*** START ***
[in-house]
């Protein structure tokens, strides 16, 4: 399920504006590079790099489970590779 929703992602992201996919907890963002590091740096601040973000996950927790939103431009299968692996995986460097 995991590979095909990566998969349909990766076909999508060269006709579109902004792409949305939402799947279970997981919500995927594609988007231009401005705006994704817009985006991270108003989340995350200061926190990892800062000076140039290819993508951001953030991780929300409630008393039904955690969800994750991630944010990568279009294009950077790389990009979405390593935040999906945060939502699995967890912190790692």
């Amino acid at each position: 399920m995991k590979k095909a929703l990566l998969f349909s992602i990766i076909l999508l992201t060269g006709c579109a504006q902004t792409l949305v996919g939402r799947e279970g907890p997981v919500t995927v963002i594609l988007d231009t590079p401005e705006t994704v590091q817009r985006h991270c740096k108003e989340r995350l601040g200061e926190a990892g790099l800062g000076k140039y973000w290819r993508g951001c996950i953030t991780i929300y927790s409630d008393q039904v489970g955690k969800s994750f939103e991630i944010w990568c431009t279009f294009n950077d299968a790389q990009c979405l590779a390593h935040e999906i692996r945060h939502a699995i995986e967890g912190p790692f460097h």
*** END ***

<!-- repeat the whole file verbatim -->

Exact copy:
[in-house]
């Protein structure tokens, strides 16, 4: 399920504006590079790099489970590779 929703992602992201996919907890963002590091740096601040973000996950927790939103431009299968692996995986460097 995991590979095909990566998969349909990766076909999508060269006709579109902004792409949305939402799947279970997981919500995927594609988007231009401005705006994704817009985006991270108003989340995350200061926190990892800062000076140039290819993508951001953030991780929300409630008393039904955690969800994750991630944010990568279009294009950077790389990009979405390593935040999906945060939502699995967890912190790692």
């Amino acid at each position: 399920m995991k590979k095909a929703l990566l998969f349909s992602i990766i076909l999508l992201t060269g006709c579109a504006q902004t792409l949305v996919g939402r799947e279970g907890p997981v919500t995927v963002i594609l988007d231009t590079p401005e705006t994704v590091q817009r985006h991270c740096k108003e989340r995350l601040g200061e926190a990892g790099l800062g000076k140039y973000w290819r993508g951001c996950i953030t991780i929300y927790s409630d008393q039904v489970g955690k969800s994750f939103e991630i944010w990568c431009t279009f294009n950077d299968a790389q990009c979405l590779a390593h935040e999906i692996r945060h939502a699995i995986e967890g912190p790692f460097h």